In short, it is the story of the struggle to find a vein inside a man scheduled to be executed by lethal injection.
What have we come to? Who gives us the right to kill in cold blooded pre-meditation? And, if something like this happens where is our sense of wonder about divine intervention? Are we being given the opportunity to ponder our acts and perhaps see where our humanity has gone astray?
In the comments section of the article, I came across this post. It holds a pretty powerful mirror to us. Of course it’s only one side… but it’s one I feel compelled to post here.
David Gentry-Akin (davidvgentry) wrote: I have long felt that the death penalty was evil; that it was a sign of the utter bankruptcy of our culture. What does it do the souls of the prison personnel who are asked to participate in such a heinous process? Killing is certainly wrong, but to kill with such cold, calculating premediation cannot but inflict enormous psychic violence on the souls of the people involved. Years ago, the lawyer of a mentally retarded inmate was interviewed on NPR after witnessing the execution of his client. I can still hear him through his tearful sobs, saying that this act ‘diminishes us all’. His words still haunt me. If this is not evil, I do not know what evil is.
Thursday, September 17, 2009 2:36:15 AM
I’m haunted by this story. I feel it’s enormous weight on my soul. I want to remain open but can’t find that place where I can support Capital Punishment and still be true to my own self. In what way do I contribute to this reality where there are victims, perpetrators, judges…?
The Egyptian civilization dominated the Ancient World for almost 3,000 years and has no comparison to any civilizations that came before or after it in terms of longevity. We are still learning today just how this civilization was so sophisticated and advanced in areas from science and medicine to social and legal systems. The Ancient Egyptians worshipped many Gods and associated each of these Gods with different aspects of their lives and the world around them.
One that really stands out for me is the Goddess Ma’at (pronounced Mayet or Mayat) who represented order, truth and justice. The Pharaoh’s of the New Kingdom in particular were very expressive in their statues and tombs about ruling and living under the principles of Ma’at. They believed that if they did not, the world would return to chaos – its state before it came into existence. In order to maintain those principles of Ma’at, the Egyptians lived under a social and legal system that surpassed the Greeks, Romans and most other civilizations that came afterwards. Women had rights and could own property and divorce their husbands for just cause. Peasants and Nobles were regarded as equals under the law and all were entitled to a hearing to settle disputes. The principles of Ma’at were the cornerstone of Ancient Egyptian civilization and one of the reasons that it survived and flourished for so long. Today, it seems our current governments and leaders struggle to maintain order, truth and justice. Their principles appear to be associated more with wealth and power and, as a result, we are slipping towards chaos. In many parts of the world today, women have less rights than the Ancient Egyptians and there are few places where the poor and the rich are regarded as equals under the law.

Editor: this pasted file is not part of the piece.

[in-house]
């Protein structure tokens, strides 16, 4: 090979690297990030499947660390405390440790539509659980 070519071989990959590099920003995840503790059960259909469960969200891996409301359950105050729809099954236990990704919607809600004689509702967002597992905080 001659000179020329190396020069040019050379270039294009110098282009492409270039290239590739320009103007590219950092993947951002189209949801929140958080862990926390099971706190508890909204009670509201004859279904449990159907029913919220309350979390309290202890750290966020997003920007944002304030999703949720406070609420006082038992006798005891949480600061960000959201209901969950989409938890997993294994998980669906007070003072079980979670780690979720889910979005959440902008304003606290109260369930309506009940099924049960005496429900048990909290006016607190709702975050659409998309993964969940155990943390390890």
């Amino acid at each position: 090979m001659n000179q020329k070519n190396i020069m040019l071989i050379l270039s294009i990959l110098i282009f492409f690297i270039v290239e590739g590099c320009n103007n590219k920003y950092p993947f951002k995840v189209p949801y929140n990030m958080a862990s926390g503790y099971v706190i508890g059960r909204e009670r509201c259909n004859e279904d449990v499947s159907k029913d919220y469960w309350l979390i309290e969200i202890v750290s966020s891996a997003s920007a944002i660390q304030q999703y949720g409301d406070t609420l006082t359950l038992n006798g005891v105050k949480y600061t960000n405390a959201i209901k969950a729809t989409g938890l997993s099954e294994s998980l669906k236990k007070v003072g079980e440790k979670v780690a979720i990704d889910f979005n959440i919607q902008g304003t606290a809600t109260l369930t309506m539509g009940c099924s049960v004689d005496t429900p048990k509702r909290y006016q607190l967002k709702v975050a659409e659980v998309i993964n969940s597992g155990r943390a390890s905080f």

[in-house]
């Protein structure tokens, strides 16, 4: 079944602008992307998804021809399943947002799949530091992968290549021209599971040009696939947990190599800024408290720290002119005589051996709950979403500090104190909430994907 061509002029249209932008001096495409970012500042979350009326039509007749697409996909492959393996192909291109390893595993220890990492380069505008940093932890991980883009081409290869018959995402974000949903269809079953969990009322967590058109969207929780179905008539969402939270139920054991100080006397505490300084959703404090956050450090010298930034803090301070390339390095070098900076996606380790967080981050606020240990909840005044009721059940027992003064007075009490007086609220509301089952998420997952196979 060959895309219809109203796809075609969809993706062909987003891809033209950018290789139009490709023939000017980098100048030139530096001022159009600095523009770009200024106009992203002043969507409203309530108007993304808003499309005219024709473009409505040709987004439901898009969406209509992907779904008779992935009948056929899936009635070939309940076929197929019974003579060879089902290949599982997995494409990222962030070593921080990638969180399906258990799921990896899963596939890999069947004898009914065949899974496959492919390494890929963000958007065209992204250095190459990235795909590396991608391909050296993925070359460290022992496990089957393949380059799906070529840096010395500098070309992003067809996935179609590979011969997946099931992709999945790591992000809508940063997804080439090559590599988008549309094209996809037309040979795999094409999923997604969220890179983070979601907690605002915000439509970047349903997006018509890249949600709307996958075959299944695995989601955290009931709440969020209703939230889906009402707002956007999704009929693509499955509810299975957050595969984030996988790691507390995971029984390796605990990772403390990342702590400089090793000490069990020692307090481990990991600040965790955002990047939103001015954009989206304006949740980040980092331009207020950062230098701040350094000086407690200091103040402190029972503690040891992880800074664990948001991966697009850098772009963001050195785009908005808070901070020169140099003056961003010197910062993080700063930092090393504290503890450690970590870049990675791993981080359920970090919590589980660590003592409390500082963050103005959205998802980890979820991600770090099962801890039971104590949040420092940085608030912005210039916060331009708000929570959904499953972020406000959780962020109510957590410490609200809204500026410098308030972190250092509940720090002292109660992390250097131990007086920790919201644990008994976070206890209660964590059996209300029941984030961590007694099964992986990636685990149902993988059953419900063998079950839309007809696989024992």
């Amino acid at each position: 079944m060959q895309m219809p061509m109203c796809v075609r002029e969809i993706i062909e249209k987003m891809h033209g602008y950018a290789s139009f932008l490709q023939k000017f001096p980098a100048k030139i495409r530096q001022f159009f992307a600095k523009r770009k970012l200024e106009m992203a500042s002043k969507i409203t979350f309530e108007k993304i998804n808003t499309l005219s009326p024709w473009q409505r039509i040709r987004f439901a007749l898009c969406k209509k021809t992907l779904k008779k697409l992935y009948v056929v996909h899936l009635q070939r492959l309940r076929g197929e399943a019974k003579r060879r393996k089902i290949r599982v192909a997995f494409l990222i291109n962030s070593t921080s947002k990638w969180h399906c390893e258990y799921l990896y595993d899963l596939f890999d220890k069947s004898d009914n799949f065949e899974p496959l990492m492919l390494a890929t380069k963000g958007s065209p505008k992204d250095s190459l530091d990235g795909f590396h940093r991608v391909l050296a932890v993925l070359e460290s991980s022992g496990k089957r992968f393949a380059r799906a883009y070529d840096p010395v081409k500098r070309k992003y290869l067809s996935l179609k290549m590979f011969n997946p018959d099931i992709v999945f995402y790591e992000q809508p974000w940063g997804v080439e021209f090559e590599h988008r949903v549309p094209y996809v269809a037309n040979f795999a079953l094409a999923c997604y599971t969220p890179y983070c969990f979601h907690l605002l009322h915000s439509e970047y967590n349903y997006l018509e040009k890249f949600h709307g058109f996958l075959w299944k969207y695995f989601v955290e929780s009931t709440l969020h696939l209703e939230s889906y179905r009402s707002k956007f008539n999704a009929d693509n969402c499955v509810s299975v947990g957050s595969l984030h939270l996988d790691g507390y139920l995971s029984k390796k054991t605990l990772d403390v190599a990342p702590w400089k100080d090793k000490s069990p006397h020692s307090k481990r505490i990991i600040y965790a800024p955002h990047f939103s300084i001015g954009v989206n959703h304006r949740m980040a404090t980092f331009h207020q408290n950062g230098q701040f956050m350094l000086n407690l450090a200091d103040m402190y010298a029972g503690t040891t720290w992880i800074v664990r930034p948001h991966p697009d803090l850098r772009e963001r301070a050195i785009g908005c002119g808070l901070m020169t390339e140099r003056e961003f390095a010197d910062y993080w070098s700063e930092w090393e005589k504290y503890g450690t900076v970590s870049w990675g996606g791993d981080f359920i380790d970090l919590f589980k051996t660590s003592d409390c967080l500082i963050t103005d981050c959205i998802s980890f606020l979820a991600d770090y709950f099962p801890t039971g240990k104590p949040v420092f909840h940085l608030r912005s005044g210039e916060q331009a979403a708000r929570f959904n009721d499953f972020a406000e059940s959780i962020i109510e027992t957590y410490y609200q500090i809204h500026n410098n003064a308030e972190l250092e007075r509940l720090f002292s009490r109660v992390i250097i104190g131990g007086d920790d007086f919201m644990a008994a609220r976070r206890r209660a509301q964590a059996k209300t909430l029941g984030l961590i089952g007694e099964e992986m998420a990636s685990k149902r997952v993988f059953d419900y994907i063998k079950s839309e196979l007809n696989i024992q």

The Goddess Ma’at is usually depicted with an ostrich feather in her hair. The Ancient Egyptians believed it was this feather of truth that a person’s heart was weighed against in the hall of judgment when they died. If the heart of the deceased was as light as the feather and not burdened with sin and evil their soul would pass into the afterlife but if the heart was heavier, their soul would be devoured.
It is interesting how you often hear people talking about having a heavy heart and we take that to mean they are sad or troubled while at the same time we associate light heartedness with happiness.